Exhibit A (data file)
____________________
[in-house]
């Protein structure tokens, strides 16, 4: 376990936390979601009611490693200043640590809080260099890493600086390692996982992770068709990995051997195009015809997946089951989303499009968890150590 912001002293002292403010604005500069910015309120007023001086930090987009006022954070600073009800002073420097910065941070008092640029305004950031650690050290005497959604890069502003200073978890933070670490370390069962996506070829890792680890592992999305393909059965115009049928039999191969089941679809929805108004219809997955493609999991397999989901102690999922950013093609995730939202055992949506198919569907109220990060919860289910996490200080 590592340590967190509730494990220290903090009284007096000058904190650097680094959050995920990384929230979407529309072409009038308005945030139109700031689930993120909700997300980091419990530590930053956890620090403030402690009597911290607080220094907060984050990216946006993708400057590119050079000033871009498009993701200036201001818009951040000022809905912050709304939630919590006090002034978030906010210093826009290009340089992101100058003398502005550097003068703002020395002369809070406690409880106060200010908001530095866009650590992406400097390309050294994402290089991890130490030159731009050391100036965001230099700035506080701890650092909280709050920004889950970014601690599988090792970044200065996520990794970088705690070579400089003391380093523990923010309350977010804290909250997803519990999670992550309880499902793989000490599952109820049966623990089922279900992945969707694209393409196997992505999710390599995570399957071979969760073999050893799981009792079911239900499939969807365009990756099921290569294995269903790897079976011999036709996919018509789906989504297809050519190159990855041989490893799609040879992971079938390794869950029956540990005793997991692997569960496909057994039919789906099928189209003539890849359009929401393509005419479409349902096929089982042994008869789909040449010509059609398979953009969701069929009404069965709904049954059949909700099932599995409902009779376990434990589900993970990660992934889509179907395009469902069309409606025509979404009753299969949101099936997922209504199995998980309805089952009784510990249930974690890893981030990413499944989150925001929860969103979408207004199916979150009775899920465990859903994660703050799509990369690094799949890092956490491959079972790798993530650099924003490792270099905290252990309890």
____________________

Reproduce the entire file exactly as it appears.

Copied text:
[in-house]
């Protein structure tokens, strides 16, 4: 376990936390979601009611490693200043640590809080260099890493600086390692996982992770068709990995051997195009015809997946089951989303499009968890150590 912001002293002292403010604005500069910015309120007023001086930090987009006022954070600073009800002073420097910065941070008092640029305004950031650690050290005497959604890069502003200073978890933070670490370390069962996506070829890792680890592992999305393909059965115009049928039999191969089941679809929805108004219809997955493609999991397999989901102690999922950013093609995730939202055992949506198919569907109220990060919860289910996490200080 590592340590967190509730494990220290903090009284007096000058904190650097680094959050995920990384929230979407529309072409009038308005945030139109700031689930993120909700997300980091419990530590930053956890620090403030402690009597911290607080220094907060984050990216946006993708400057590119050079000033871009498009993701200036201001818009951040000022809905912050709304939630919590006090002034978030906010210093826009290009340089992101100058003398502005550097003068703002020395002369809070406690409880106060200010908001530095866009650590992406400097390309050294994402290089991890130490030159731009050391100036965001230099700035506080701890650092909280709050920004889950970014601690599988090792970044200065996520990794970088705690070579400089003391380093523990923010309350977010804290909250997803519990999670992550309880499902793989000490599952109820049966623990089922279900992945969707694209393409196997992505999710390599995570399957071979969760073999050893799981009792079911239900499939969807365009990756099921290569294995269903790897079976011999036709996919018509789906989504297809050519190159990855041989490893799609040879992971079938390794869950029956540990005793997991692997569960496909057994039919789906099928189209003539890849359009929401393509005419479409349902096929089982042994008869789909040449010509059609398979953009969701069929009404069965709904049954059949909700099932599995409902009779376990434990589900993970990660992934889509179907395009469902069309409606025509979404009753299969949101099936997922209504199995998980309805089952009784510990249930974690890893981030990413499944989150925001929860969103979408207004199916979150009775899920465990859903994660703050799509990369690094799949890092956490491959079972790798993530650099924003490792270099905290252990309890």